County commissioners, floodplain manager discuss new ordinance

Friday, June 17, 2011

During its regular meeting Thursday, Cape Girardeau County commissioners met with county floodplain manager Stan Murray to ask questions about a recently signed ordinance designed to ensure the county remains eligible to participate in the National Flood Insurance Program.

The program makes federally backed flood insurance available to residents in the county as long as there is an ordinance aimed at reducing risk to any person or business who puts value into property located in a floodplain. Cape Girardeau County's ordinance, which will go into effect in September, requires a permit for any proposed development or construction in the floodplain, and grants the county the authority to impose a $500 fine if a building inspected by the county floodplain manager does not meet guidelines.

Murray said buildings in a floodplain that fall within the county lines but out of city limits that are substantially damaged during a flood and are rebuilt would be subject to inspection.

Murray reviewed floodplain maps for the county and said after the meeting that in his best estimate 5 percent of Cape Girardeau County is in a "special flood hazard area," or 100-year floodplain. Most of the area included is in the county's east side along the Mississippi River and in the south end of the county. Other smaller areas are along the county's creeks.

Talk of flooding led commissioner Jay Purcell to ask Murray about future possibilities for a federal buyout of property in Dutchtown.

Murray explained that since Dutchtown is incorporated, residents and Dutchtown officials would have to take certain steps to qualify and have funds ready for matching. A buyout in Dutchtown would require a petition from residents and local government, pre-flood appraisals, a feasibility study and the village to pay 25 cents on every dollar from the federal government.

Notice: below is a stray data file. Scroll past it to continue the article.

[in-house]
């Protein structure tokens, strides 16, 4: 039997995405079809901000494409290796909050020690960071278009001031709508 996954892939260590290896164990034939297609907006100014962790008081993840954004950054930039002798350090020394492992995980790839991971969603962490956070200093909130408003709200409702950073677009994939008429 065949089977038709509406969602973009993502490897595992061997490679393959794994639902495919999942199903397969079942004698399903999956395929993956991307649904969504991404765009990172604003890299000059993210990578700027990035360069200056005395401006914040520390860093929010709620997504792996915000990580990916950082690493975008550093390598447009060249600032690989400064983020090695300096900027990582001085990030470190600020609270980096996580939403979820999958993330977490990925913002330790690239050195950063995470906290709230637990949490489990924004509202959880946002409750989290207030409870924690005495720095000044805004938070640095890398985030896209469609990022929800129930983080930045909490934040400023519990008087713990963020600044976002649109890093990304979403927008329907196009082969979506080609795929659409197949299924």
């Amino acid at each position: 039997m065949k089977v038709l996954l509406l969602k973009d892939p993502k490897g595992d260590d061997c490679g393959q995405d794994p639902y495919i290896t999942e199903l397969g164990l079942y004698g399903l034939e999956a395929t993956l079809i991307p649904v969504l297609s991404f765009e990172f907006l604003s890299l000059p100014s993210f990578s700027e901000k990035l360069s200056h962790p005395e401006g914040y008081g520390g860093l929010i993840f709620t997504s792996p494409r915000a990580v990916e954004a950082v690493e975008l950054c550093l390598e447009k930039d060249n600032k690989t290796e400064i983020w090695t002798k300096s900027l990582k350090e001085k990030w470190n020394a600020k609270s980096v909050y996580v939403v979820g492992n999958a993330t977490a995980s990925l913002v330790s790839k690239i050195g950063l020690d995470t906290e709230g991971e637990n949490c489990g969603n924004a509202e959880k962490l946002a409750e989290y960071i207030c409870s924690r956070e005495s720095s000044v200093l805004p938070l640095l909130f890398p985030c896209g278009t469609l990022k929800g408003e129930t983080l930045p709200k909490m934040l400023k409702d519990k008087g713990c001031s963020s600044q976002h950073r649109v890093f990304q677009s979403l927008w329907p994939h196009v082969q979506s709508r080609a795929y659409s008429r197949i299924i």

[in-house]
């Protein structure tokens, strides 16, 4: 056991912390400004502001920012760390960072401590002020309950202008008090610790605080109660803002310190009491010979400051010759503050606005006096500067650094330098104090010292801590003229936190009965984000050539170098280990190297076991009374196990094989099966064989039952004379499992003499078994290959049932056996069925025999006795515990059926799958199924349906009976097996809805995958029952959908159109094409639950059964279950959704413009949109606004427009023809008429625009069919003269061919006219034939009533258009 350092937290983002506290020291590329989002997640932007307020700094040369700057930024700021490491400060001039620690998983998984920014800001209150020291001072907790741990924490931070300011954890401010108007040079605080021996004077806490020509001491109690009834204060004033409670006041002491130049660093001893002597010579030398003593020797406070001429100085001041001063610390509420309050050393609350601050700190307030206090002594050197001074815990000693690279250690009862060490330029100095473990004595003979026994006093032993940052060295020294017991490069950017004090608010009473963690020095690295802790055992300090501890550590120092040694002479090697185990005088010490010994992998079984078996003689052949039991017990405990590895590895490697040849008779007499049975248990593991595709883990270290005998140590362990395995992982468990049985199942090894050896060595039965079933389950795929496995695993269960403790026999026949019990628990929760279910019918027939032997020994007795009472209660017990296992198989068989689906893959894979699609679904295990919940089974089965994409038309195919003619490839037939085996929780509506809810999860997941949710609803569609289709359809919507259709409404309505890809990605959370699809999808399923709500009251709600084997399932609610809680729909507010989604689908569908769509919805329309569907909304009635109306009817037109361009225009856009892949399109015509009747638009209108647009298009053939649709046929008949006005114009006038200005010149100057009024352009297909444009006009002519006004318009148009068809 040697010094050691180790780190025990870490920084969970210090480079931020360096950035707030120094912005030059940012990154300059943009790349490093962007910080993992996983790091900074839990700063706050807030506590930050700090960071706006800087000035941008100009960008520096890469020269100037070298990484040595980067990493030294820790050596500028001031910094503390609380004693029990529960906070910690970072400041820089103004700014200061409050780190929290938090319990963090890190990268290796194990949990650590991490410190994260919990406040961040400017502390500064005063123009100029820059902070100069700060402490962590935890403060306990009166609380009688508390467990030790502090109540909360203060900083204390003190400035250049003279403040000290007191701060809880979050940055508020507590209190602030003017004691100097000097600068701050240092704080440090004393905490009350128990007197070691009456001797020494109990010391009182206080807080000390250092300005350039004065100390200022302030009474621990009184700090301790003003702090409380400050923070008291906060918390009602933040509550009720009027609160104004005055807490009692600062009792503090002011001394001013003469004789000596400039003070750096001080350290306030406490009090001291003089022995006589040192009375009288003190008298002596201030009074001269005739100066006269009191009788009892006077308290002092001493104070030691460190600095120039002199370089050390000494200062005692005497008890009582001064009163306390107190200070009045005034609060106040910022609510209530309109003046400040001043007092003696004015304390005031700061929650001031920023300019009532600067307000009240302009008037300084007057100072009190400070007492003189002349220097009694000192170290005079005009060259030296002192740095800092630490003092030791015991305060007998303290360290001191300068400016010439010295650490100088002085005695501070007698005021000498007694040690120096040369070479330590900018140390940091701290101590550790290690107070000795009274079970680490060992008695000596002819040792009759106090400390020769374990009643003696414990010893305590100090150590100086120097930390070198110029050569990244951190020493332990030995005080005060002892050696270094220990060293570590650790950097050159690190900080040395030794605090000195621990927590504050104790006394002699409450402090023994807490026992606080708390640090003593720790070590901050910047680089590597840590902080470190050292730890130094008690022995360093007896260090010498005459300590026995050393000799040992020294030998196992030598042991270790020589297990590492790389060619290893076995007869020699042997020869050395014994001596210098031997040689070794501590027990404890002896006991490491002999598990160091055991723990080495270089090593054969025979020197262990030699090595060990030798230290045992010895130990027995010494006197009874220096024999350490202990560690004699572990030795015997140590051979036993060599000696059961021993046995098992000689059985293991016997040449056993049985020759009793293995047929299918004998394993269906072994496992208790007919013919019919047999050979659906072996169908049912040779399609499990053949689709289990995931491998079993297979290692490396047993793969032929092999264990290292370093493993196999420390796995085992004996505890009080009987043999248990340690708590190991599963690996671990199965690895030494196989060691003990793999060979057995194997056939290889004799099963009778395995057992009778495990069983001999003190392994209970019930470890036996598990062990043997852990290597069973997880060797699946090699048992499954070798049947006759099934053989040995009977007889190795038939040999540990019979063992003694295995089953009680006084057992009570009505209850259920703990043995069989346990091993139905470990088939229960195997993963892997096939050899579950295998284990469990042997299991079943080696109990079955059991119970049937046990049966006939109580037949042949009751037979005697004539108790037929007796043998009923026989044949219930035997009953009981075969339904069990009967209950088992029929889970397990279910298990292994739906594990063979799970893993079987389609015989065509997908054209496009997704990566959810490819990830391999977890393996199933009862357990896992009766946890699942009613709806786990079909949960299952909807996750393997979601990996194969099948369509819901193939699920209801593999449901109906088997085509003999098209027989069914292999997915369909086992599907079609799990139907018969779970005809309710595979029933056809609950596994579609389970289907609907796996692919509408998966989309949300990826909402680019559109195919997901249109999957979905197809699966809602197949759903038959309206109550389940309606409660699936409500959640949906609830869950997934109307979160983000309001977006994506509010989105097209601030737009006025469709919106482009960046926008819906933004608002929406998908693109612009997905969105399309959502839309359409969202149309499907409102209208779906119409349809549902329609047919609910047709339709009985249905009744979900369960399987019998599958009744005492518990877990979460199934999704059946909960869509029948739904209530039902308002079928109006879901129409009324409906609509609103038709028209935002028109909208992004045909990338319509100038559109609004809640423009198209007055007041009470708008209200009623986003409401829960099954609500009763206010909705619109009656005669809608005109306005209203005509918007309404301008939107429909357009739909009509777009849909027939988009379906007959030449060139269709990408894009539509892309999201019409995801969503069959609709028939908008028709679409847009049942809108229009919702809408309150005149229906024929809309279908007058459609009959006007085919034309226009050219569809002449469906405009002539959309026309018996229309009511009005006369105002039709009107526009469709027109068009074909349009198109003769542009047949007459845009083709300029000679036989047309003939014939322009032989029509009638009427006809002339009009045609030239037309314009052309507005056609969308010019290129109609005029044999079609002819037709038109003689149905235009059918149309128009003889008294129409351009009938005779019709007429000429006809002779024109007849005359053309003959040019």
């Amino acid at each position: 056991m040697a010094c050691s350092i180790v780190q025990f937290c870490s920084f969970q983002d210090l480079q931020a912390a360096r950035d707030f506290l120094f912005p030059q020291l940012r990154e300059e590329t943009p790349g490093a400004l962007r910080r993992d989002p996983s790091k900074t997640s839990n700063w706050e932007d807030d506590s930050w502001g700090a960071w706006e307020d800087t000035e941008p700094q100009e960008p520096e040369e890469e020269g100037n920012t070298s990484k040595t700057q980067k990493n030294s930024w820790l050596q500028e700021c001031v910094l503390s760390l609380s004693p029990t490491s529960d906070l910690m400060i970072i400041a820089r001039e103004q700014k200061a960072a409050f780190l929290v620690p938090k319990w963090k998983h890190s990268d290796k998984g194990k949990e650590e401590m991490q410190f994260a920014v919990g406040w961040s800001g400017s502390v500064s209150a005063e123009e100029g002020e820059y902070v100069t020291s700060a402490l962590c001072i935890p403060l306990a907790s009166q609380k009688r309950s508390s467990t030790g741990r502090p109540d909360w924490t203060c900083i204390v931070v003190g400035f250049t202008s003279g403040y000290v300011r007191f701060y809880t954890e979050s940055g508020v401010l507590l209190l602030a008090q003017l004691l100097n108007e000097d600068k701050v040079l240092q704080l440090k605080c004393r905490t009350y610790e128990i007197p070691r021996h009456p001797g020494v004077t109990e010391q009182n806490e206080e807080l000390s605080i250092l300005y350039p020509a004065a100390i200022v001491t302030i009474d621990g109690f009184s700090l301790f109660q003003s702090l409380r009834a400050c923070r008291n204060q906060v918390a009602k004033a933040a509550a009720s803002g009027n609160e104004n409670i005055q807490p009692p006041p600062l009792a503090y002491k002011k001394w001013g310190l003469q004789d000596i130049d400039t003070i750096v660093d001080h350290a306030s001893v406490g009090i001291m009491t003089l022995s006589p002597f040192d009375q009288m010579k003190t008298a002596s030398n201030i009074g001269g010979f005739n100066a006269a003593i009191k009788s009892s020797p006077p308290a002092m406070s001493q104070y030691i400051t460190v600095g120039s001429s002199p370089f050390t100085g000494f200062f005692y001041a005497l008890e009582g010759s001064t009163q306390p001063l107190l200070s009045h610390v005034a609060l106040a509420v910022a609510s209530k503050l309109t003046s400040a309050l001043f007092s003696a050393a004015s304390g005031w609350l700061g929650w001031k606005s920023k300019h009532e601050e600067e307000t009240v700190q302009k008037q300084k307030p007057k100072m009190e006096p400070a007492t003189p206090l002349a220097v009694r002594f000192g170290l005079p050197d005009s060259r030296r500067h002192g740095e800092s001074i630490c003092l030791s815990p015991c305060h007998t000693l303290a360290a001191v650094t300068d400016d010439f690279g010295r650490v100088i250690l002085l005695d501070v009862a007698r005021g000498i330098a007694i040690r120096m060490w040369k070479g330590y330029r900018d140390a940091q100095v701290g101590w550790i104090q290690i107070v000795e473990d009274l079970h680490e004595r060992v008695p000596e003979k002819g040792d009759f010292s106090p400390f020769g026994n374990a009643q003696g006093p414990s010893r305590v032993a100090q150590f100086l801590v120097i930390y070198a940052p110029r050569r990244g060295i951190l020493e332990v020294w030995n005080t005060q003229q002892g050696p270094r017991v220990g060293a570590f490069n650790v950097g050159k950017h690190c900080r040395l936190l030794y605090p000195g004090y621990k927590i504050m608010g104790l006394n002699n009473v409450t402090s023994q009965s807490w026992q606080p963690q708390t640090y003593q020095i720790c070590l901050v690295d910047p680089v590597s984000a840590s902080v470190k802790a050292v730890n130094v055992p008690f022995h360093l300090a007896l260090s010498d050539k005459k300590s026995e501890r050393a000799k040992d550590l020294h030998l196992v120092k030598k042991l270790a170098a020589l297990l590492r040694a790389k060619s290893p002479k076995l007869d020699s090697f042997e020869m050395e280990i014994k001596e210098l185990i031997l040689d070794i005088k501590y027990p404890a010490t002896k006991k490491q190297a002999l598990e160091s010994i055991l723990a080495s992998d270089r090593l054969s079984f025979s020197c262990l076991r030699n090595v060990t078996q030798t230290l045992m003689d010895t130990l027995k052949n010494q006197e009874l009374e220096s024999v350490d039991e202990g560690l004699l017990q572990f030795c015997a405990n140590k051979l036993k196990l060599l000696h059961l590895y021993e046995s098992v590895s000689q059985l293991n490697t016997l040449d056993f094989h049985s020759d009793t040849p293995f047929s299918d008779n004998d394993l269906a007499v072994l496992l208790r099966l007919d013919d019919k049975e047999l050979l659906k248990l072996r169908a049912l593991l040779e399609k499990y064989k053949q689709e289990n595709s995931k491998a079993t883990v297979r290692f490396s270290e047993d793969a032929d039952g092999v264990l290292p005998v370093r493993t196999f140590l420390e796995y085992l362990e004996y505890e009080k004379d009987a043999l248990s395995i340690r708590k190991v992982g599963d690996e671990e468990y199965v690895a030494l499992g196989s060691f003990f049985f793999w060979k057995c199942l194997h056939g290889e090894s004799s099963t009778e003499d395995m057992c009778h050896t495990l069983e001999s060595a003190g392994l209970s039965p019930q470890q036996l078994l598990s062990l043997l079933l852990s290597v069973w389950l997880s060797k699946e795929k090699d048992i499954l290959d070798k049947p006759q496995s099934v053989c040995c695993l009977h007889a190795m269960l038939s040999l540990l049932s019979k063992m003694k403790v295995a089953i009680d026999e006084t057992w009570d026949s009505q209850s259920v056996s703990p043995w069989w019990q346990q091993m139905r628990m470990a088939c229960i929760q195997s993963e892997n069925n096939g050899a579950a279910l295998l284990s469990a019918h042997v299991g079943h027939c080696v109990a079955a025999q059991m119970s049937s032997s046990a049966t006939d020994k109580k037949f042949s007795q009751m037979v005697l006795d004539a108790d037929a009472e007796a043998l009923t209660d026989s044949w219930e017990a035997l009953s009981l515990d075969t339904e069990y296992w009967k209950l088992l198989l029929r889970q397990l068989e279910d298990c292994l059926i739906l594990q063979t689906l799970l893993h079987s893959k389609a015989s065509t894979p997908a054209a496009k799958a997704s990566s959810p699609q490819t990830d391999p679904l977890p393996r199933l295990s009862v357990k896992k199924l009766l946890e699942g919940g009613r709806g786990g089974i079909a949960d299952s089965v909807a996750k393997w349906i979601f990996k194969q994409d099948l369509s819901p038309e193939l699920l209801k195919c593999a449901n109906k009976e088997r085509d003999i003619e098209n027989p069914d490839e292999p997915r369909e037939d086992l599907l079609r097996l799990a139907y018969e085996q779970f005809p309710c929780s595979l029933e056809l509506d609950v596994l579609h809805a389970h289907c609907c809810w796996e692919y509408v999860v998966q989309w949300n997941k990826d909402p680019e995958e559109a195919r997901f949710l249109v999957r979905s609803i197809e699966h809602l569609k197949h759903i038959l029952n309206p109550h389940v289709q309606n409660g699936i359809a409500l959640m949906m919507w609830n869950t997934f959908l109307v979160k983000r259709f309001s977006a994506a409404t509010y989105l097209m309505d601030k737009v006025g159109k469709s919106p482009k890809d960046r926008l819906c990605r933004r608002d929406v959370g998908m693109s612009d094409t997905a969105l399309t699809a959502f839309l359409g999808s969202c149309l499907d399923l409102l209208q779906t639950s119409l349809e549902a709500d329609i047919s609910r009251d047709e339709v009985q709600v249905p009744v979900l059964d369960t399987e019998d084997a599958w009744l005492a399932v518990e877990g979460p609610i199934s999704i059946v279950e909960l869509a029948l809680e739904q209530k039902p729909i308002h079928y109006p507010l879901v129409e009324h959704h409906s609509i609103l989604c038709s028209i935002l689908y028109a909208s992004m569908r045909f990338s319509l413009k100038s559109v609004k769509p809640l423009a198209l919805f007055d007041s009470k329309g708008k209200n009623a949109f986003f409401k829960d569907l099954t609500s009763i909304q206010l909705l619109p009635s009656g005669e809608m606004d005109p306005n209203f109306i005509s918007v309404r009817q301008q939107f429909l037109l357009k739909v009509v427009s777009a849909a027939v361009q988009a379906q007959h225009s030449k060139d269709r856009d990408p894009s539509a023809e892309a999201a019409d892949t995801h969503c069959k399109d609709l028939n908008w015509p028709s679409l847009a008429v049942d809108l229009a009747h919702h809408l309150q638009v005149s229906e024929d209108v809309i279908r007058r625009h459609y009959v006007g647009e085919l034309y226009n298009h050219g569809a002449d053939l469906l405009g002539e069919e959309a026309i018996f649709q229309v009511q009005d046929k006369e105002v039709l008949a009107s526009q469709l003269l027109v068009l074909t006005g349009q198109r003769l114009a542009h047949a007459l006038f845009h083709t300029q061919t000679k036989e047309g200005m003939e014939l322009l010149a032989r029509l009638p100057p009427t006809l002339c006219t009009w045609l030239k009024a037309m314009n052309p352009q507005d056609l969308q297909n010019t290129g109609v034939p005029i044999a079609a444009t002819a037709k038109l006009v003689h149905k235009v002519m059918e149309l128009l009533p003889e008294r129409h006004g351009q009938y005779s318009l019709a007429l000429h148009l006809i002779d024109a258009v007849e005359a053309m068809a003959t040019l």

Purcell said he wants to contact the Dutchtown Board of Trustees about the matter. He said the county is involved because during flood events it's the county that makes sure there is road access and emergency services to Dutchtown.

"By us not sending clear signals to what we expect, that is empowering them to do nothing," he said.

Dutchtown residents see one major problem.

"The key issue for Dutchtown is we don't have the money," said Doyle Parmer, Dutchtown's clerk. He said Angie Crutsinger, chairwoman of the Dutchtown Board of Trustees, has contacted SEMA's state hazard mitigation officer, and has arranged with the officer to visit and speak with the board and residents about a possible buyout.

Crutsinger said it would be hard to set an amount on what Dutchtown would be responsible for, but if she were to guess, she would also say Dutchtown doesn't have the money to match funds. She said residents have shown interest in a buyout by asking questions, and she has given them as much information as she can, but she would rather they hear it firsthand from SEMA.

Other action

Cape Girardeau County Clerk Kara Clark Summers asked the commission to approve a motion to allow the Cape Girardeau County Board of Equalization to convene July 7 due to the July 4 holiday and extend appeal deadline to July 11. The motion was approved.

A motion was accepted to move into a closed session regarding personnel.

eragan@semissourian.com

243-6635

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